Survivors – 18th century Worcester teapots

Worcester teapots from 1760-1780
Survivors from the 18th century. Worcester teapots from 1760-1780. Blue teapots painted with blue underglaze and colourful teapots painted with enamels and gilt. Worcester Porcelains (the First or ‘Dr Wall’ Period).             The Twining Teapot Gallery, Norwich Castle Museum.

From the mid-seventeenth century onwards tea-drinking arrived in England and over the next century the English started making teapots and gradually formulated a version of porcelain that could be made into ‘china’ teapots. Originally porcelain production was a Chinese secret, but by the 1740s a form of porcelain was being produced in Britain. Chinese porcelain was very expensive and highly rated as noted by Nicholas Crisp in 1743.

The essential properties of China-ware, besides the Beauty of its Colours, are these: that it is smooth, and as easily cleaned as Glass, and at the same Time bears the hottest Liquors without danger of breaking.

Nicholas Crisp writing in the Public Advertiser in 1743

porcelain-painted-enamels-and-gilt-worcester-1760-1770

It was only natural that the innovative potters of England would want to be able to make teapots as good as the much praised China-ware. As a result of fierce, commercial competition to successfully copy these much admired Chinese imports, soft paste porcelain was developed. It was white and glossy and thinly potted to produce teapots similar in appearance to the Chinese imports. However, as soft paste porcelain is fired at relatively low temperatures some of the early teapots shattered when filled with hot water.

Some manufacturers recommended ‘Warming the Pot’. That is slowly warming a teapot to avoid it shattering. It didn’t take many years before soft porcelain was perfected and teapots became reliable receptacles for boiling water, however, ‘Warming the Pot’ persisted. I learnt the ritual from my mother without question, but I have thought, on more than one occasion, why am I doing this as boiling water poured over tea immediately makes the teapot more than warm! Well, now I know – and I won’t be warming the pot in the future! Unless somebody gives me a new plausible reason.

worcester-porcelain-painted-overglaze-with-gilding-1770

William Adams – Blue and White China

Blue-white-china-shelfIt is strange, but my Grandmother died over 20 years ago and I’ve wrapped and unwrapped her blue and white china at least seven times since then as I’ve moved around. And, until now I’d not properly examined it.

William-Adams-chinese-bird

It is from the company of William Adams and the printed mark and registration number (clearly decipherable, 623294) dates from about 1913.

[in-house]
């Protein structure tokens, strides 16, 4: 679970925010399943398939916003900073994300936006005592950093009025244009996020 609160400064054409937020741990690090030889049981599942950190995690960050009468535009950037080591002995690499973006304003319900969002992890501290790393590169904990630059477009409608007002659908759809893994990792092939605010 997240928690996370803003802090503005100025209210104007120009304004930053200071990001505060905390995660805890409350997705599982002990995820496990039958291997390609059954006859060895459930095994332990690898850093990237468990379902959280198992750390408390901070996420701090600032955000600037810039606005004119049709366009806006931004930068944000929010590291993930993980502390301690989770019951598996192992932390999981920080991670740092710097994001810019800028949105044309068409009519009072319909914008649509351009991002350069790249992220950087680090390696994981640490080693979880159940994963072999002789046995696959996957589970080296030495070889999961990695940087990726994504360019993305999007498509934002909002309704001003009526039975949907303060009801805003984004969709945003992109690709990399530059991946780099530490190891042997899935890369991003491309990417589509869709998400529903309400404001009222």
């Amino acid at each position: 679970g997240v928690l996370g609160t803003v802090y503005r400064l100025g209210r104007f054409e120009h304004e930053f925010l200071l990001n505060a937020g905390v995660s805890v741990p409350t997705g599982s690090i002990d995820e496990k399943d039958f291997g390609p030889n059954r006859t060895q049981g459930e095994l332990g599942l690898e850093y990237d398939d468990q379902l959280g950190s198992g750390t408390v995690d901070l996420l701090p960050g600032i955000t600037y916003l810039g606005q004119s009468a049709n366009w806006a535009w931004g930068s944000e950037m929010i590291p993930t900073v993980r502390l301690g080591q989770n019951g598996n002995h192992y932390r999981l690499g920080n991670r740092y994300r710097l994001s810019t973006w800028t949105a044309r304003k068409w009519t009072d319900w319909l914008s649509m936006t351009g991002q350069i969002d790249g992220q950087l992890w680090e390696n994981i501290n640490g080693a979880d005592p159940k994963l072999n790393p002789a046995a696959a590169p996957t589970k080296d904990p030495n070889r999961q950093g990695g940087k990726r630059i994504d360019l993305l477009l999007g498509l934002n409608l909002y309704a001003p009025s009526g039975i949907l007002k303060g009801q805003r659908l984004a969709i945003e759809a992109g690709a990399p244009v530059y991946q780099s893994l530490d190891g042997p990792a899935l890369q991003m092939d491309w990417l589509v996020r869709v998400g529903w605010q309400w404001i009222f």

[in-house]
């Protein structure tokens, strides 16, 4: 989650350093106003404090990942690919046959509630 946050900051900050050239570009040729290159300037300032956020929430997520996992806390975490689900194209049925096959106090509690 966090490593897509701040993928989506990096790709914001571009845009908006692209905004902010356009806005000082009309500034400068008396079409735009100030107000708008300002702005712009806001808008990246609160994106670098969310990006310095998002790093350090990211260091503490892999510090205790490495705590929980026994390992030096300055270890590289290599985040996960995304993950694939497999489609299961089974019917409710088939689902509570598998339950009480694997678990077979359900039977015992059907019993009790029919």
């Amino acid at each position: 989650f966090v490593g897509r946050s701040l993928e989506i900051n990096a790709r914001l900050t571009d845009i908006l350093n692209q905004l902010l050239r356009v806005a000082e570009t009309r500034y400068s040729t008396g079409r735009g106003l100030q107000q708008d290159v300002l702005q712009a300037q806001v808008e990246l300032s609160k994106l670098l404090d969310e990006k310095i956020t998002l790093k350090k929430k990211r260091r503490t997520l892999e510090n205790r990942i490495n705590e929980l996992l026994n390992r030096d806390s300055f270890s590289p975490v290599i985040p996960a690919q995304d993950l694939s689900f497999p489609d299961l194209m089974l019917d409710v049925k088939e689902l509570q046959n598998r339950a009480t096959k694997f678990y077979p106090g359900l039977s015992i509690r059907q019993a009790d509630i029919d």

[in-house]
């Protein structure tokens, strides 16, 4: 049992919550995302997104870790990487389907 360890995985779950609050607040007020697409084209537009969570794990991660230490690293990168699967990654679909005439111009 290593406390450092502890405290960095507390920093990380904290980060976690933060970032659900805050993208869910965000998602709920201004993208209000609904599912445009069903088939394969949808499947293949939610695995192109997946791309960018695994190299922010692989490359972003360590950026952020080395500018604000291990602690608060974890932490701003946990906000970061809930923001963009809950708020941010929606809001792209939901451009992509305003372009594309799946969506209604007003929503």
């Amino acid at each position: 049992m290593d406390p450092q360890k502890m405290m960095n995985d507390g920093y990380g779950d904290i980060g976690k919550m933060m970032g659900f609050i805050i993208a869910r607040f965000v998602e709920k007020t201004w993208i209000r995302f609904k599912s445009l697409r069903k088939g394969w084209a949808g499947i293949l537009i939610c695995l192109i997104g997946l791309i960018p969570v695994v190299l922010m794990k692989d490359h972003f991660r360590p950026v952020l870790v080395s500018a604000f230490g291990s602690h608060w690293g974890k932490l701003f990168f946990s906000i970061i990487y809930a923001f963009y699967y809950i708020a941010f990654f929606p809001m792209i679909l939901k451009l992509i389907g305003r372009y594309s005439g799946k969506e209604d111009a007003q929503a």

This Pattern was introduced by William Adams in 1780 being a copy of a Chinese & one of the first of its style produced in English pottery.

William Adams
William Adams pottery mark – 1913 +

This pattern was called ‘Chinese Bird’ and continued to be popular through the 1920s and 1930s. It consists of pictorial lozenge panels featuring either asiatic birds or oriental gentlemen surrounded by a blue and white mosaic style pattern. The origin of this pattern of decoration and its longevity is proudly stamped on the bottom of the base of each piece. A kind of promotional strapline, a little puff and a glimpse of 19th-century marketing as mass production took off.

Chinese Gentleman blue and white china
The Chinese Gentleman

The Adams family of potters had been active working with the kilns of Staffordshire probably since 1650, but by the beginning of the twentieth century ‘William Adams’ was a brand. The original William Adams (1745-1805) had worked for Josiah Wedgwood during the eighteenth century and then successfully launched his own company William Adams, of Greengate, Tunstall, Staffordshire. This business was passed on to his son in 1805, but then sold out of the family to John Meir another Tunstall potter in 1822.

William Adams 'Chinese Bird'
Some surviving William Adams ‘Chinese Bird’ pieces from my Grandmother’s collection.

The name does not end there as there were other cousins and relations, one Edward Adams, and another three William Adams who made Staffordshire ceramics in the Potteries during the 19th century. W. Adams, Adams, Adams & Co, Adams Warranted Staffordshire, W Adams & Sons, W A & S, Wm Adams & Co, ADAMS, W Adams & Co Tunstall were used through the 19th and 20th centuries until the business became part of the Wedgwood Group in 1966.

blue and white china collection
Blue and white china a popular choice for over 200 years for English collectors.

And, spool forwards to December 2016 and I’ve worked the blue and white look to create a hand painted silk scarf (now sold, but other scarves available).